The robots have taken on new significance in the post COVID-19 era as restaurants like White Castle become essential services even as they struggle to keep the lights on with fewer customers. 

At White Castle that meant pay cuts for executives in order to retain staff. “We cut a lot of investment and we didn’t want to lose one job,” Richardson said. However, even with the strategic cuts, the implementation of at least this first robotic system remained a priority.

“There were things that we thought, COVID or no COVID were important,” Richardson said. “This project falls under that banner.”

White Castle’s decision to pilot Flippy in the kitchen creates an avenue for reduced human contact with food during the cooking process – reducing potential for transmission of food pathogens. The implementation also brings intelligence to cooking, tapping into sensors, intelligent monitoring and anticipated kitchen needs to keep food temperatures consistent, that ensure optimal quality and a perfect bite for customers. With Flippy in the kitchen automating repetitive, time consuming and dangerous tasks like frying, team members can be redeployed to more customer-experience driven tasks.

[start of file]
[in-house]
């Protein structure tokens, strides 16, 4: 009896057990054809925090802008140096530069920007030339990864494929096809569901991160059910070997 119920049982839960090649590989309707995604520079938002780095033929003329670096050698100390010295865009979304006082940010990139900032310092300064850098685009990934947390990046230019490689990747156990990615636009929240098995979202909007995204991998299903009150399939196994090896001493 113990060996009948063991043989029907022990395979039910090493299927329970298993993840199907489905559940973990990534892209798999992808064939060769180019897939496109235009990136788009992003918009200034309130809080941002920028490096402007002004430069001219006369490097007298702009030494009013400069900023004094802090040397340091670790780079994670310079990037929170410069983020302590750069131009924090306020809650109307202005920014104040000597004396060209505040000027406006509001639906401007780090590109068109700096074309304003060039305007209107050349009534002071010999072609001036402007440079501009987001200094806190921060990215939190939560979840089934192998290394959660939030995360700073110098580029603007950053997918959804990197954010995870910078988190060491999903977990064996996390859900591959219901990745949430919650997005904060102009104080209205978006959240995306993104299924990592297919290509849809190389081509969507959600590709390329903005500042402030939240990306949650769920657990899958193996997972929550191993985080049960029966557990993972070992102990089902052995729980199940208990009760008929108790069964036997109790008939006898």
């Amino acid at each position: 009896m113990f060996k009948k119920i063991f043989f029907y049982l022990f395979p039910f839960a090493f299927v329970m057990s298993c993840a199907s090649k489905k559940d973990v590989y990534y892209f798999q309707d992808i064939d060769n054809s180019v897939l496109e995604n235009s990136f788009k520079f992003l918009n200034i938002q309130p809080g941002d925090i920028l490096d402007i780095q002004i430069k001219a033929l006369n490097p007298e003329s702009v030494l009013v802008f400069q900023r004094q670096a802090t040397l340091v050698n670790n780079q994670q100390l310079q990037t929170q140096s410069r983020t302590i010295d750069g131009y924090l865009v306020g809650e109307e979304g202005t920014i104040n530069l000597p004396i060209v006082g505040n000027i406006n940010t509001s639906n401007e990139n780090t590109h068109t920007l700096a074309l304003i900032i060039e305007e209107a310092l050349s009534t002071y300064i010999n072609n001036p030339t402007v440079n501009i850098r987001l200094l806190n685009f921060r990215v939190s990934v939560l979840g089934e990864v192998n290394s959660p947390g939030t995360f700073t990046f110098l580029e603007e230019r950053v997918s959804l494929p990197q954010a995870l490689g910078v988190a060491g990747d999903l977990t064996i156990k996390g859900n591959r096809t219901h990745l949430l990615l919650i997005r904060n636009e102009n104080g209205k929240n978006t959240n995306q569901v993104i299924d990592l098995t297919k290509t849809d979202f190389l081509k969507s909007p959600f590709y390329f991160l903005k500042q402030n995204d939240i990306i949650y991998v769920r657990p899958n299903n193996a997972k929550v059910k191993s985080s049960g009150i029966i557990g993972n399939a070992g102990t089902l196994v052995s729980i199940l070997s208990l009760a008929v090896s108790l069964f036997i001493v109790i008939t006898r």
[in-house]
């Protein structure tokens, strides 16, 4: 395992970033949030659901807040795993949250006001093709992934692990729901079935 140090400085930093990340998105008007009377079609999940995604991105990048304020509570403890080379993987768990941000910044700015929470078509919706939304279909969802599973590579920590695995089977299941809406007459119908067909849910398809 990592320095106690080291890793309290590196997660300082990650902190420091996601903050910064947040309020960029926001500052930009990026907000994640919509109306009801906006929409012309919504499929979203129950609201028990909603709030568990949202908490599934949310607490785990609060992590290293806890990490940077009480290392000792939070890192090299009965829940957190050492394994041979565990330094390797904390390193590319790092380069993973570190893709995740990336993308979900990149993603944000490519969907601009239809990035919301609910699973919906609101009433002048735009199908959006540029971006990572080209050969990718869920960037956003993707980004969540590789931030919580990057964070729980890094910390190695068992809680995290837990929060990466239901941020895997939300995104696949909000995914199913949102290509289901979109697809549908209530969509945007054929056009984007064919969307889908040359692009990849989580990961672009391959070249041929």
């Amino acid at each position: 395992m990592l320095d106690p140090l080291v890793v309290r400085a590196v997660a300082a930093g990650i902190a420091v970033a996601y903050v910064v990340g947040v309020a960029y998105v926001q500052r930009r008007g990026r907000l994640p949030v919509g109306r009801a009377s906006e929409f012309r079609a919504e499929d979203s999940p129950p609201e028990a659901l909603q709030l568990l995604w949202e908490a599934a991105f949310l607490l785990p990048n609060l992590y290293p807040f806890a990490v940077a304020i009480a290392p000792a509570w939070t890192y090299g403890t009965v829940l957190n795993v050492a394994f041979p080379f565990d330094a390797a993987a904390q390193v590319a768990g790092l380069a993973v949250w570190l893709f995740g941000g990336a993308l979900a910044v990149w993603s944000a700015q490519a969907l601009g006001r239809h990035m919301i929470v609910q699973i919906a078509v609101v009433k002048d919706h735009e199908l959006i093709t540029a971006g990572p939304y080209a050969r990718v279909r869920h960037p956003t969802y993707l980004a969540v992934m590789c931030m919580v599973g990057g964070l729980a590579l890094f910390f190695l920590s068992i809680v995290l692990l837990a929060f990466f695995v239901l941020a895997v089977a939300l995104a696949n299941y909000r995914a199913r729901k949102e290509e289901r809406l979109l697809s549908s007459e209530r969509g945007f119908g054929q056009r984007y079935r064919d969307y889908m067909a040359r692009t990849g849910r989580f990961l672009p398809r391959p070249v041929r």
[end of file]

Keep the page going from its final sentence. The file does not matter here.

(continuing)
Image Credit: Miso Robotics

Garry Kasparov on AI: ‘People always called me an optimist’

Garry Kasparov is a political activist who’s written books and articles on artificial intelligence, cybersecurity and online privacy, but he’s best known for being the former World Chess Champion who took on the IBM computer known as Big Blue in the mid-1990s.